Technique Low Sales (less than $100M) High Sales (more than $500M) Manager’s Opinion 40.7% 39.6% Executive’s Opinion 41.6% Sales Force Composite 29.6% 35.4% Number of Firms 27 48 Source: Nada Sanders and Karl Mandrodt (1994) “Practitioners Continue to Rely on Judgmental Forecasting Methods Instead of Quantitative Methods,” Interfaces, vol. 24, no. 2, pp Note: More than one response was permitted. 12

9 Qualitative Approaches
Usually based on judgments about causal factors that underlie the demand of particular products or services Do not require a demand history for the product or service, therefore are useful for new products/services Approaches vary in sophistication from scientifically conducted surveys to intuitive hunches about future events

10 Qualitative Methods Executive committee consensus Delphi method
Survey of sales force Survey of customers Historical analogy Market research

11 Quantitative Forecasting Approaches
Based on the assumption that the “forces” that generated the past demand will generate the future demand, i.e., history will tend to repeat itself Analysis of the past demand pattern provides a good basis for forecasting future demand Majority of quantitative approaches fall in the category of time series analysis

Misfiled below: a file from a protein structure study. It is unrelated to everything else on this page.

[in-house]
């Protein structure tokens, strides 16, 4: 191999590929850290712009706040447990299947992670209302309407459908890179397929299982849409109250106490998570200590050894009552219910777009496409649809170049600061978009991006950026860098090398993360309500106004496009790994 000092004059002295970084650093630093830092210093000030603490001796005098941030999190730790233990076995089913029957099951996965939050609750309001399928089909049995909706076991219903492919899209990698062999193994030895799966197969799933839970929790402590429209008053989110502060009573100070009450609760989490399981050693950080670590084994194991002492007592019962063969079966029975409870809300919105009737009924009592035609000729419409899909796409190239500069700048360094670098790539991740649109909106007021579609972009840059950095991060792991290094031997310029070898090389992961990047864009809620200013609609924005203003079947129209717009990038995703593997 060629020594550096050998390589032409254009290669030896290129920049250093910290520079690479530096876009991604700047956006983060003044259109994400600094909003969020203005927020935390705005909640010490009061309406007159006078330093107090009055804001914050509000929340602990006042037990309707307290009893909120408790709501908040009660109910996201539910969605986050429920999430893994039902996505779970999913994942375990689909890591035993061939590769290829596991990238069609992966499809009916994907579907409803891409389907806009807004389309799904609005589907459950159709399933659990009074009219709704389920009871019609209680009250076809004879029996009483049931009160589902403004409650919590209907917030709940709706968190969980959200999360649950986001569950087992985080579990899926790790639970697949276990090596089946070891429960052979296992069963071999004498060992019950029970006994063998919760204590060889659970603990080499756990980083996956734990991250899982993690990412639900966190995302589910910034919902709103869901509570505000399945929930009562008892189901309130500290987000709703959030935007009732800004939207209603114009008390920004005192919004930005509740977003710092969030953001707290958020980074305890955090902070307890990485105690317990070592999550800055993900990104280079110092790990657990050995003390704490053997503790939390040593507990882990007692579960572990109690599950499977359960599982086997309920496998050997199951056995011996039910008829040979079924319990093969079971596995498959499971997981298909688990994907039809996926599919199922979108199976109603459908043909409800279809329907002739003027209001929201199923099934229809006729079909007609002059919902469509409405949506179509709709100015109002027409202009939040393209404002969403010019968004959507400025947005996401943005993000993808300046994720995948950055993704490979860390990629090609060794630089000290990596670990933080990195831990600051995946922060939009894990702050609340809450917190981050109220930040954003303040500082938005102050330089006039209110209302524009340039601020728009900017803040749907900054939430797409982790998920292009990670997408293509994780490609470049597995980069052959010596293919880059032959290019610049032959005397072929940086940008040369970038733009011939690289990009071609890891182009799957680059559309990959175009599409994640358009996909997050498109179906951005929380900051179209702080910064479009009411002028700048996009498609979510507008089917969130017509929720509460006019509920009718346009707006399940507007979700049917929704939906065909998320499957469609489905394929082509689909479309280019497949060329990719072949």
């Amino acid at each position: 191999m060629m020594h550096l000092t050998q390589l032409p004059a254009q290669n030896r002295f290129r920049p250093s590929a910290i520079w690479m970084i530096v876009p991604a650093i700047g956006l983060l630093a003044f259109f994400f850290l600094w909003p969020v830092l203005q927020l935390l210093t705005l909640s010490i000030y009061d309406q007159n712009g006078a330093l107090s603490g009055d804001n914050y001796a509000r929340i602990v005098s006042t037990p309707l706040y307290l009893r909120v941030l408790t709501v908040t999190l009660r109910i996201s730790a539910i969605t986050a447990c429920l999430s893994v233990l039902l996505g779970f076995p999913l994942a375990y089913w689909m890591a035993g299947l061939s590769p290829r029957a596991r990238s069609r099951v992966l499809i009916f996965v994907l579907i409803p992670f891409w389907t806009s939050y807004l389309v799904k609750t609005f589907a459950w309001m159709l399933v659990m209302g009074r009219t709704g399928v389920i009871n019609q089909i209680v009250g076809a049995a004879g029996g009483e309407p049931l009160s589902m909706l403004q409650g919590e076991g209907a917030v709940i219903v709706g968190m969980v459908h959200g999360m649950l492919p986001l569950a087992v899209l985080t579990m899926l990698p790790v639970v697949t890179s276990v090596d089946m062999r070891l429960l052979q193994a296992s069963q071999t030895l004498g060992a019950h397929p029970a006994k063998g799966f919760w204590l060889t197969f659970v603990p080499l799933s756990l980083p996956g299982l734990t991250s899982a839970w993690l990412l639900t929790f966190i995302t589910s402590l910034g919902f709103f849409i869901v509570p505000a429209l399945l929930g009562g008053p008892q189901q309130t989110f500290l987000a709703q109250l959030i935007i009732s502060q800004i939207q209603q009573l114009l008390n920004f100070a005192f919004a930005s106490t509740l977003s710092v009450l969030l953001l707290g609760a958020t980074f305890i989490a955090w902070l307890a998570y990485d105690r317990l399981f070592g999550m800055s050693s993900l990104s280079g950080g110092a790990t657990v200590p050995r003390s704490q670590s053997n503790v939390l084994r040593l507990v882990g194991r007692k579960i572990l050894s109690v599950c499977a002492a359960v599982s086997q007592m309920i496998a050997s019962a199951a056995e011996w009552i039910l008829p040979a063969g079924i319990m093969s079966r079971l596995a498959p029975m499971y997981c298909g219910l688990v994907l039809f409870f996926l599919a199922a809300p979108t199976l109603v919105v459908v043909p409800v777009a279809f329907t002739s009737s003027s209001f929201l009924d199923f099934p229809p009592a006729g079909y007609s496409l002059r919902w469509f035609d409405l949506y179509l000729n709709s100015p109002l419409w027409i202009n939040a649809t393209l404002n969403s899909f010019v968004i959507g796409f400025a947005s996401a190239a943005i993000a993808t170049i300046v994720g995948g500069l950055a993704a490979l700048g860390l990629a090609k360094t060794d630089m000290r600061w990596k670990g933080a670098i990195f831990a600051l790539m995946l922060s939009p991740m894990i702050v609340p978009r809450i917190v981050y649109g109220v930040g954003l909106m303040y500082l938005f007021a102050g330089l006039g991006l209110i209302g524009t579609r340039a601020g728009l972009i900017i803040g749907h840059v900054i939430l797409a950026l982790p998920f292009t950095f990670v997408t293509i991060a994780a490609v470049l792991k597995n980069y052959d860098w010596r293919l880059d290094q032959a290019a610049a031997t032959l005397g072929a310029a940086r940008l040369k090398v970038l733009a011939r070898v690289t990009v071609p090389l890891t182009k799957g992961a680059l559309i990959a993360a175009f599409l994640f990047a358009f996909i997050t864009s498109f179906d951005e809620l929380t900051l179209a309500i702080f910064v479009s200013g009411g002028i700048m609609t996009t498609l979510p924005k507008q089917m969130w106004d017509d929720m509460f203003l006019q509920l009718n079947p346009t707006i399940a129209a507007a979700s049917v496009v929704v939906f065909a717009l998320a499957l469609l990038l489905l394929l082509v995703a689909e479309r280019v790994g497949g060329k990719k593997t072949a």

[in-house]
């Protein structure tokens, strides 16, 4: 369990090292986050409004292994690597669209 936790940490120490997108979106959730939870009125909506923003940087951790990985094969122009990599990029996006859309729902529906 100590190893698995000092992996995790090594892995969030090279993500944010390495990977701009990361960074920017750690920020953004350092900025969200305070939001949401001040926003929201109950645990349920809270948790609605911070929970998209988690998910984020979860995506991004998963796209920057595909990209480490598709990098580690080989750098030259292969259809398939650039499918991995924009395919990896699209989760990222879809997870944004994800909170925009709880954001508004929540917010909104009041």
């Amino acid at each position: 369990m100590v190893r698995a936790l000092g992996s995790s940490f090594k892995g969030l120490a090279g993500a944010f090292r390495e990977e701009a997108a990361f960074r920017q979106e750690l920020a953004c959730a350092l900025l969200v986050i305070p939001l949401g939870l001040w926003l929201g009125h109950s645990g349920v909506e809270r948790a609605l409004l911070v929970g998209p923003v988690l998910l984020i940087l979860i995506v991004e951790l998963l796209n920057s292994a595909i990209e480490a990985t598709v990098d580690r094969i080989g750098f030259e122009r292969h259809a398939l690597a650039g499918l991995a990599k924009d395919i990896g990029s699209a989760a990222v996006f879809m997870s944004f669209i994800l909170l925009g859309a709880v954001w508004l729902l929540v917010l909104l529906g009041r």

12 Quantitative Forecasting Applications Small and Large Firms
Technique Low Sales (less than $100M) High Sales (more than $500M) Moving Average 29.6% 29.2 Simple Linear Regression 14.8% 14.6 Naive 18.5% Single Exponential Smoothing 20.8 Multiple Regression 22.2% 27.1 Simulation 3.7% 10.4 Classical Decomposition 8.3 Box-Jenkins 6.3 Number of Firms 27 48 Source: Nada Sanders and Karl Mandrodt (1994) “Practitioners Continue to Rely on Judgmental Forecasting Methods Instead of Quantitative Methods,” Interfaces, vol. 24, no. 2, pp Note: More than one response was permitted. 12

13 Time Series Analysis A time series is a set of numbers where the order or sequence of the numbers is important, e.g., historical demand Analysis of the time series identifies patterns Once the patterns are identified, they can be used to develop a forecast

14 Components of Time Series
What’s going on here? x x Sales 1 2 3 4 Year 6